Cities and towns that want a piece of Google's high-speed fiber optics network will have to hang on for a little longer, as Google won't be announcing its target communities until the end of 2010.
In a blog post, Product Manager James Kelly laid out the next steps for Google's broadband plan, which aims to deliver 1-Gigabit Internet connections to home users. Over the next few months, Google will whittle down the list of responses from more than 600 communities and 190,000 people. Google will then visit potential communities to meet with local officials and third-party groups.
By year-end, Google will announce the final list of communities, but Kelly didn't say how long it'll take to get the service online after that. The company also remained vague on the number of people that will be served, saying it hopes to reach "at least 50,000 and potentially up to 500,000 people with this experiment."
The announcement of a Google broadband service generated some extreme responses from cities and individuals. Topeka renamed itself to Google, Kan., for the entirety of March. Sarasota, Fla., became "Google Island," and Rancho Cucamonga (a great name to begin with) launched a campaign called "Rancho Googlemonga." Don Ness, mayor of Duluth, Minn., jumped into Lake Superior, and Sarasota's mayor swam in a shark tank.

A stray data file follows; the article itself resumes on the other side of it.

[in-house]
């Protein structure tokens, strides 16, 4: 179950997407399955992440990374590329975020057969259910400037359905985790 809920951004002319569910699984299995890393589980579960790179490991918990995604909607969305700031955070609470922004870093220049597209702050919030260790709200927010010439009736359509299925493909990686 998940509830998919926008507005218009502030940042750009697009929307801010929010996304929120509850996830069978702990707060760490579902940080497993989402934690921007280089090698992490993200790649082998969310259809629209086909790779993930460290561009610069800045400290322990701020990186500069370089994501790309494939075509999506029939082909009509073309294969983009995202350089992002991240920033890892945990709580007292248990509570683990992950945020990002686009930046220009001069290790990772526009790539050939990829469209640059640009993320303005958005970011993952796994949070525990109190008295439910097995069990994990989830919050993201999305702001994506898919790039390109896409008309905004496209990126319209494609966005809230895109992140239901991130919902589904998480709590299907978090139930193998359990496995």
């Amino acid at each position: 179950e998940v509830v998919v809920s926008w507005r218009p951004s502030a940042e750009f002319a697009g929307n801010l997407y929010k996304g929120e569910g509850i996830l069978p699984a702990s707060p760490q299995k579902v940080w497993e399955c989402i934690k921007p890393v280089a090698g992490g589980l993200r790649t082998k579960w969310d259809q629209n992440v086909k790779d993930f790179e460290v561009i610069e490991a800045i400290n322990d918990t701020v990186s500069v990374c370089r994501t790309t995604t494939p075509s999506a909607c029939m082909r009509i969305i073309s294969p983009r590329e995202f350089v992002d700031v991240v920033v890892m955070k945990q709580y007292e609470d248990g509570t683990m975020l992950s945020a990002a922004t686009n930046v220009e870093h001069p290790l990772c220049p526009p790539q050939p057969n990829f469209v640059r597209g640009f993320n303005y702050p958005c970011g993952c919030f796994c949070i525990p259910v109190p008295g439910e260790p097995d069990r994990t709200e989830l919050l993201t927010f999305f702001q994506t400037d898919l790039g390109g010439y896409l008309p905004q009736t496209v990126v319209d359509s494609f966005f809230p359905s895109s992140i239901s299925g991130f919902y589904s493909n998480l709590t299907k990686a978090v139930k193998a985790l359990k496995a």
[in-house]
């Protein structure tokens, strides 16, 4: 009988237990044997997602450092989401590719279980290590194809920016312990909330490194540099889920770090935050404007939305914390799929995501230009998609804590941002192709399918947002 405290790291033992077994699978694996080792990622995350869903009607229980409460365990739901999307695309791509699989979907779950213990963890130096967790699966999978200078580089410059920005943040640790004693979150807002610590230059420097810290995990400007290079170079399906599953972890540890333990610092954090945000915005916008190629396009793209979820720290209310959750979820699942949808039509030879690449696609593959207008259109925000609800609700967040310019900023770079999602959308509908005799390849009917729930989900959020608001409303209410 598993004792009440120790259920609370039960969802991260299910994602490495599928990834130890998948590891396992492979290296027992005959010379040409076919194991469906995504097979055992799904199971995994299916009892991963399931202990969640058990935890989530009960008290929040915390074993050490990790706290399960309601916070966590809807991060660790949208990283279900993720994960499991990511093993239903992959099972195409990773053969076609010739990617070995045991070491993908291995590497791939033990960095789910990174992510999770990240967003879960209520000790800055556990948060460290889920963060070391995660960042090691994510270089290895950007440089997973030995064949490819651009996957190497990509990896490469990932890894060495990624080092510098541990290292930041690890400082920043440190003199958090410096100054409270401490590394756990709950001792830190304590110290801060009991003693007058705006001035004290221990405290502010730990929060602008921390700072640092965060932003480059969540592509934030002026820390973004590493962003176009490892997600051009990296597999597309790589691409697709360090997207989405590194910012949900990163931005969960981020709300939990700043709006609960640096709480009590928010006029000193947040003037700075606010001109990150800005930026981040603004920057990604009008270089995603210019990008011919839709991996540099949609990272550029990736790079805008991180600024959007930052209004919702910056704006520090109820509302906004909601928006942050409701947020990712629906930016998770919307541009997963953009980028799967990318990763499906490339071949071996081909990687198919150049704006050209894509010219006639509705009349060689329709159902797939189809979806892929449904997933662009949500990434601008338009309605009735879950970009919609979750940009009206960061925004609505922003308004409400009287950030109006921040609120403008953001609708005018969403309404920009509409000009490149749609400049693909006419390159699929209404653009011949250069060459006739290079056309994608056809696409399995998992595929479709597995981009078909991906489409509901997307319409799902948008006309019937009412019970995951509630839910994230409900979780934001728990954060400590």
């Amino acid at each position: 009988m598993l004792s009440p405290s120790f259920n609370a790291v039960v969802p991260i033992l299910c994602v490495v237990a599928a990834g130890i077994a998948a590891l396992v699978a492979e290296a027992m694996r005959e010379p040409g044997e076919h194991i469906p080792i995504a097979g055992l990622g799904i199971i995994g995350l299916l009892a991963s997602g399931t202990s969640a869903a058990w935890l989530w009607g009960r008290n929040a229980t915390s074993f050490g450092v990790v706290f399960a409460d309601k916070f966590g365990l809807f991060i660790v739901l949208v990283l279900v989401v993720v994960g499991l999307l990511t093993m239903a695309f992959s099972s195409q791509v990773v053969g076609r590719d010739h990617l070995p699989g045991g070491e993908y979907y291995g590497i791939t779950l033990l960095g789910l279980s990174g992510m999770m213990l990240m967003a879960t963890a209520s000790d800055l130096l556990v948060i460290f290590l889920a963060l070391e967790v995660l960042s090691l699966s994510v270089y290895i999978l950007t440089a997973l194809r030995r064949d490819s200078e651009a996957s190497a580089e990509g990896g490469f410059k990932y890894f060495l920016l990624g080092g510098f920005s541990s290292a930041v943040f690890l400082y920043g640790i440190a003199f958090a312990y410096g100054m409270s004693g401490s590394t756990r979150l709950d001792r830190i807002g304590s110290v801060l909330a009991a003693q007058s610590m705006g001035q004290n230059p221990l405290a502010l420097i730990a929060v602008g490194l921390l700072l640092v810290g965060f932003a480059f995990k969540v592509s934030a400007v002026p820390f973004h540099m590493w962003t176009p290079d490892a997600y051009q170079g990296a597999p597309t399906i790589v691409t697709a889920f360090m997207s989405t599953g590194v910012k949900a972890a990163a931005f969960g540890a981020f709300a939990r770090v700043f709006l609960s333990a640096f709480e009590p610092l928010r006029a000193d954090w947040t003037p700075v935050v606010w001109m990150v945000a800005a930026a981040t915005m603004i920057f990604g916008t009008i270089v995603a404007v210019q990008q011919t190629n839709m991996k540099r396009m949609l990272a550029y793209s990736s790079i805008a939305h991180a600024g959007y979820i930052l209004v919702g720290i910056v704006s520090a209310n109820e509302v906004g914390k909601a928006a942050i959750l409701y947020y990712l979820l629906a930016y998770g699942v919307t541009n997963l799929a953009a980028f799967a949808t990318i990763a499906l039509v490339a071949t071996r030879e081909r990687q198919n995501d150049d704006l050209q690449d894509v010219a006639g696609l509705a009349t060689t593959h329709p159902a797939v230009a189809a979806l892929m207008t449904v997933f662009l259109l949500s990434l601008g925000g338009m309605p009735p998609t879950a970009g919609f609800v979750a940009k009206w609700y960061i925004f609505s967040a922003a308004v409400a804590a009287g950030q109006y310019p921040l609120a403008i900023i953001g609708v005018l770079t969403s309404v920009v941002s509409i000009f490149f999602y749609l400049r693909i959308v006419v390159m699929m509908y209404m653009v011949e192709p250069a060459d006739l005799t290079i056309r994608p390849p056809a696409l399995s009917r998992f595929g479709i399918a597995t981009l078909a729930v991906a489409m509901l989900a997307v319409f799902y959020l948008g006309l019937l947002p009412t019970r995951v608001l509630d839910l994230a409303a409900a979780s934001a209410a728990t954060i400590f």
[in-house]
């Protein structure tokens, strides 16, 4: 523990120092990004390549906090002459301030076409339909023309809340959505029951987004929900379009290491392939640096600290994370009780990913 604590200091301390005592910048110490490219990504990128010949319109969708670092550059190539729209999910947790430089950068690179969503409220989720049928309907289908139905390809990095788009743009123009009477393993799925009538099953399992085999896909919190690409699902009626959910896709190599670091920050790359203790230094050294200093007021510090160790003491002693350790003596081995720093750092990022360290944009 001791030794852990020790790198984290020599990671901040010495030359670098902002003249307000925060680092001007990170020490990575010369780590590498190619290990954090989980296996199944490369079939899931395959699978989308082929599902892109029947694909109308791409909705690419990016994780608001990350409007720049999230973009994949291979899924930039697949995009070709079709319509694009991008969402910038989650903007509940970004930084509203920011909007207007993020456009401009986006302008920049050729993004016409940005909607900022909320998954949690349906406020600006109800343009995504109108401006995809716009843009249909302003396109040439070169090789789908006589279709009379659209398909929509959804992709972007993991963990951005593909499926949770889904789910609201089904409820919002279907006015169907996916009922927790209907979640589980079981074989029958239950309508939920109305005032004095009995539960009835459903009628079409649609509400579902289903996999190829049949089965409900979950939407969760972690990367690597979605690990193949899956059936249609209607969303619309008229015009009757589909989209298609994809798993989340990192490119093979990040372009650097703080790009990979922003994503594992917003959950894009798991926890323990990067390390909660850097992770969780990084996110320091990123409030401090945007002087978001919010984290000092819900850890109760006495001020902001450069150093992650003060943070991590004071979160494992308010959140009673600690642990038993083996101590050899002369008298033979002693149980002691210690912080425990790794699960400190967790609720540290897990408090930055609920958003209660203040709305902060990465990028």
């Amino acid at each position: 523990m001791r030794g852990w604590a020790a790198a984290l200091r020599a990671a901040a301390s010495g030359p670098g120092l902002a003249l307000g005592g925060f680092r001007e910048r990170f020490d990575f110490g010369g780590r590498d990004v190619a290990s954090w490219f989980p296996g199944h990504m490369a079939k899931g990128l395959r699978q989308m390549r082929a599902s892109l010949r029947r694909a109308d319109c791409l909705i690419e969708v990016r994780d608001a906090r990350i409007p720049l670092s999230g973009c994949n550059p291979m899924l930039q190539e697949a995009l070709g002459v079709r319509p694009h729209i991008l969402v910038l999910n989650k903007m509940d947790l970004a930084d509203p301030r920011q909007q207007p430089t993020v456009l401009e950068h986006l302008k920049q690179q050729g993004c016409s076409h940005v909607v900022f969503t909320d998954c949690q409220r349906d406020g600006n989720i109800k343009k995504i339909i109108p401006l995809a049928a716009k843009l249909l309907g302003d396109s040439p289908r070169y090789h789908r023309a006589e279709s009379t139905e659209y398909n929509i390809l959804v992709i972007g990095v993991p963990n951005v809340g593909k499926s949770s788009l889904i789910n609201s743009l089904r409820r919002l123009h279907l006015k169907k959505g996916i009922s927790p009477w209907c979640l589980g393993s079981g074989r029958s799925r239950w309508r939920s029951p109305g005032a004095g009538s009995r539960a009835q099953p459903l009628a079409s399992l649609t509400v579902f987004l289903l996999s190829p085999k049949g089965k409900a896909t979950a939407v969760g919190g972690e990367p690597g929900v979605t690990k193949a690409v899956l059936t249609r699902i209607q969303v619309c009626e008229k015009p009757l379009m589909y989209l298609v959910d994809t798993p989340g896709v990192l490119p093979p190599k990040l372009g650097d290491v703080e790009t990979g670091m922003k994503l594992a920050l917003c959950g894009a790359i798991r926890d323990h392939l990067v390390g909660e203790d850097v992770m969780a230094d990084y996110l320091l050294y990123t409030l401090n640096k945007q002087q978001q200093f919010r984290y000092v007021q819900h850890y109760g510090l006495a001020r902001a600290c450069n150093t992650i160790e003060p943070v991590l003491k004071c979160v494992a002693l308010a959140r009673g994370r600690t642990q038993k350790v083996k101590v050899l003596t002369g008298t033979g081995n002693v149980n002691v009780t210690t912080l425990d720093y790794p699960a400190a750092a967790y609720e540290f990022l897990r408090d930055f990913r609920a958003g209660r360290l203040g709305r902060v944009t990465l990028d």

"If one message has come through loud and clear, it's this: people across the country are hungry for better and faster Internet access," Kelly wrote on the Official Google Blog.
Kelly's blog post didn't contain much substantial news; there are still plenty of questions and concerns Google hasn't answered, ranging from the cost of implementing the plan to the nuts and bolts of providing tech support for customers. For now, Google wants the communities that responded to its request for information to know what's happening next.